Charles was a generous and much loved member of the Liberal Democrat family, and an exceptional politician. Sharp wits, skilled in debate, with a wisdom gained from the perspective of over 30 years in Parliament; he was all those things, but frankly, what made him truly exceptional was the warm and gentle rapport he so quickly established with people everywhere.
This made ‘Chat Show Charlie’ (a rebuke which was far more of a compliment than his detractors ever realised), also the effortless exponent of the political walkabout. I fondly remember some years ago one birthday of mine spent with him on the campaign trail: we arrived late at an independent baker’s having taken far longer than planned talking with anyone and everyone all the way down the high street. They don’t do it like that anymore. It seemed everyone wanted to chat to Charles, and the birthday cake which had been lovingly crafted was suddenly presented – to him! Without a moment’s hesitation, Charles swept his finger through the cream and icing, licked it enthusiastically in front of the massed cameras, and declared it ‘very good indeed’.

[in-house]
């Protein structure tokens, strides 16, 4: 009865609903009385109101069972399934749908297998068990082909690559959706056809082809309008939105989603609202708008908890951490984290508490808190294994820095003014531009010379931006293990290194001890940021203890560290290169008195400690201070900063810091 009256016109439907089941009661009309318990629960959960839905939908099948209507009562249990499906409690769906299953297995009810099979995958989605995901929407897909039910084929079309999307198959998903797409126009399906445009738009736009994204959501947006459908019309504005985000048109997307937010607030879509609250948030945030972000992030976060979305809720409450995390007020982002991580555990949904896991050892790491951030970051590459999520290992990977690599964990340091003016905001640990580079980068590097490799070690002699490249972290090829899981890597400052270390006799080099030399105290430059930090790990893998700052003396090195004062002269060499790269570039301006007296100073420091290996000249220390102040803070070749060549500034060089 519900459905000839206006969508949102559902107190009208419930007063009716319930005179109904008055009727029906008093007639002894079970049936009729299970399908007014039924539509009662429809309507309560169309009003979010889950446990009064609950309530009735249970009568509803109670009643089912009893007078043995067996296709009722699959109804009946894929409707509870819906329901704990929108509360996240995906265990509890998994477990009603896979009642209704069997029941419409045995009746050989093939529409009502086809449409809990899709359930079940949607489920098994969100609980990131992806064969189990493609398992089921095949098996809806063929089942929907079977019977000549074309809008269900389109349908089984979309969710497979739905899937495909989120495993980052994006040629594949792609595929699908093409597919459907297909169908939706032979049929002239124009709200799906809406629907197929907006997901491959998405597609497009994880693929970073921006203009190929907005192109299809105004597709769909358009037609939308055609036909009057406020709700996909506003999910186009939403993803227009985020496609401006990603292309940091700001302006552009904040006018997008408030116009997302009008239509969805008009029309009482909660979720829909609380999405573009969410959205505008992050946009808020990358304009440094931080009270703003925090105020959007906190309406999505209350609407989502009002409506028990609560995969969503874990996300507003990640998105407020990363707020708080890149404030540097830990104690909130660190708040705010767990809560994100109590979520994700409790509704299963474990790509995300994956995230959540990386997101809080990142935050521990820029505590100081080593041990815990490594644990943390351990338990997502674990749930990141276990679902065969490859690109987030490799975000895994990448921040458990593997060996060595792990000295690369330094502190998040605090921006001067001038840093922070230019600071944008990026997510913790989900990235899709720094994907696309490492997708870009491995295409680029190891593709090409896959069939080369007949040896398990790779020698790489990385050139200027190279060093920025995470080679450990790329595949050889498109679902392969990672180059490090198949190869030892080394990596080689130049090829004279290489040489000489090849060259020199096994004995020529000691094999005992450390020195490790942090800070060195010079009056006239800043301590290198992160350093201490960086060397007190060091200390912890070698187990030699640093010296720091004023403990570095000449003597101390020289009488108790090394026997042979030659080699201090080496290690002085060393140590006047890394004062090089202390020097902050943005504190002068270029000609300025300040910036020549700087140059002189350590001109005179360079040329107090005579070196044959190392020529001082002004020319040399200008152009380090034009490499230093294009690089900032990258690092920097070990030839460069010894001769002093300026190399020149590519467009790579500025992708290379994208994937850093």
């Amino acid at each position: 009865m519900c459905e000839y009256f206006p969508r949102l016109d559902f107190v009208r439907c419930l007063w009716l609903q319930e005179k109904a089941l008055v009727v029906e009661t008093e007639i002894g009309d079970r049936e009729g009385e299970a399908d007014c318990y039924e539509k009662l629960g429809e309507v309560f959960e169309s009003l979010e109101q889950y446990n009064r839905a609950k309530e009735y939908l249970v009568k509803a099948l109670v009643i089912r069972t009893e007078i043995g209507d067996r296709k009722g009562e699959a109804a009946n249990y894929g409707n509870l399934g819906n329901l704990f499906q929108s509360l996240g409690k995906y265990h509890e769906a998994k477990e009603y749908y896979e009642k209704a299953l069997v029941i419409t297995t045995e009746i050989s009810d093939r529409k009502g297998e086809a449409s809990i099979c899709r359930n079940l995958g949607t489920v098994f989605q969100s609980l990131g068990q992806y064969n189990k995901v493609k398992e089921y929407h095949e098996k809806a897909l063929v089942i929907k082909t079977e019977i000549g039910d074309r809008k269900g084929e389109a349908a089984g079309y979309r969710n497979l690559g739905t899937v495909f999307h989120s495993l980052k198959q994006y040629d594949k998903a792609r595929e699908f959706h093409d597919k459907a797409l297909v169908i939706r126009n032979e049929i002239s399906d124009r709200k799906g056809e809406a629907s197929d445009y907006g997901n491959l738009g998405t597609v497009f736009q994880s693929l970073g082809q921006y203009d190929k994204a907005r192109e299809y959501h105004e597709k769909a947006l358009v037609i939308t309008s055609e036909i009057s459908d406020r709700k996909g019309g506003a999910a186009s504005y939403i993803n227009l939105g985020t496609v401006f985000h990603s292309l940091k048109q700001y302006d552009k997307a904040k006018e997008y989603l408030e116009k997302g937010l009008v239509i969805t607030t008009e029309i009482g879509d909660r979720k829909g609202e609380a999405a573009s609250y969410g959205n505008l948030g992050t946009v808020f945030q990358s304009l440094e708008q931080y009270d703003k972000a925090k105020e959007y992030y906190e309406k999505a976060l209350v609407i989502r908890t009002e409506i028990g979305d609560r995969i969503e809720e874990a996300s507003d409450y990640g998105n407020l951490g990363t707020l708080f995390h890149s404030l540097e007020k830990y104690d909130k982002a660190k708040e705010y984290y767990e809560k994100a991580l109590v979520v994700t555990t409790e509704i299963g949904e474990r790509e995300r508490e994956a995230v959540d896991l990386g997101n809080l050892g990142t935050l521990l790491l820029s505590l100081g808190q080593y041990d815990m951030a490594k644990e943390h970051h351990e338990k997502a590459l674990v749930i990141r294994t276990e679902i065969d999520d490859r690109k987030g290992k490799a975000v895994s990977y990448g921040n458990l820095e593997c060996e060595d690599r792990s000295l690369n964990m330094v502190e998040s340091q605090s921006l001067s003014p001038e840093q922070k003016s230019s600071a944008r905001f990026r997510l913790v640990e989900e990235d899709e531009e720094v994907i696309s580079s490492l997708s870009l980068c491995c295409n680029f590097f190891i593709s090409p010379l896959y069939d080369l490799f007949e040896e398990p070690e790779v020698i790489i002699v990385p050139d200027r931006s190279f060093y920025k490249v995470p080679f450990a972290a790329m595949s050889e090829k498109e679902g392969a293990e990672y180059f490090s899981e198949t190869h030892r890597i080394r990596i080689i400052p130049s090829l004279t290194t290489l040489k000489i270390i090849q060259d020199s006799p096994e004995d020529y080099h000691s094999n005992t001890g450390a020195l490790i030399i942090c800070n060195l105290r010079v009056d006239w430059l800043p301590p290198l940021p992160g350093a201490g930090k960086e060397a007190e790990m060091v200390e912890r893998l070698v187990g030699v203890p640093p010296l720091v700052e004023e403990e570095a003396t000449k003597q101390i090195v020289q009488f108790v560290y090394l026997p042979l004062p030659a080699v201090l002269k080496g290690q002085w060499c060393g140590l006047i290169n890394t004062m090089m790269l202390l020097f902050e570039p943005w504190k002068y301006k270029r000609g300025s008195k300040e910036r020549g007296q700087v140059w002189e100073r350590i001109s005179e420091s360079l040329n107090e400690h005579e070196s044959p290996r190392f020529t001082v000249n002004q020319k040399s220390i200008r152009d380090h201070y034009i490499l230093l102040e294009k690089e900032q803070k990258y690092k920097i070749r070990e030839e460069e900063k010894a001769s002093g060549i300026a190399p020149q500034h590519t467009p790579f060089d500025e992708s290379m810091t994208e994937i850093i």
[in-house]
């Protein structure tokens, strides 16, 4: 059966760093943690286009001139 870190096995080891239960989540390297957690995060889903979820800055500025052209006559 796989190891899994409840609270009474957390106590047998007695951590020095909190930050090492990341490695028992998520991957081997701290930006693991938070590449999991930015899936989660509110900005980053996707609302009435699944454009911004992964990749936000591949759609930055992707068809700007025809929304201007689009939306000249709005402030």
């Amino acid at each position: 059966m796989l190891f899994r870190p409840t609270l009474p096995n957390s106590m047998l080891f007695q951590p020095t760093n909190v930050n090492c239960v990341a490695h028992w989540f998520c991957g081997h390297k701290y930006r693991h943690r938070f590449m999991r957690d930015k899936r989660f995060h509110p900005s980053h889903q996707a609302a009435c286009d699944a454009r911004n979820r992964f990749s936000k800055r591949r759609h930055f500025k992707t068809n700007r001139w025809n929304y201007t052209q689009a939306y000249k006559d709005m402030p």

That relaxed charm, combined with the courage to lead the Liberal Democrats away from the consensus in the House of Commons, won him an unforgettable audience in 2003 on the march against the then imminent Iraq war. For nearly two million of us, young and old, it was a formative experience of people-powered politics, and his calm conviction made us proud.
I’m so sad that we will no longer benefit from his good humour, inspiration, or sage advice. Remembering a man whom Paddy Ashdown recognised this week as ‘the best of us’, but who himself preferred to be known as ‘a fully paid-up member of the human race’, somehow helps. The Liberal Democrats have opened an online book of condolence, so if you have memories of Charles, I’m sure his friends and family would appreciate you sharing them.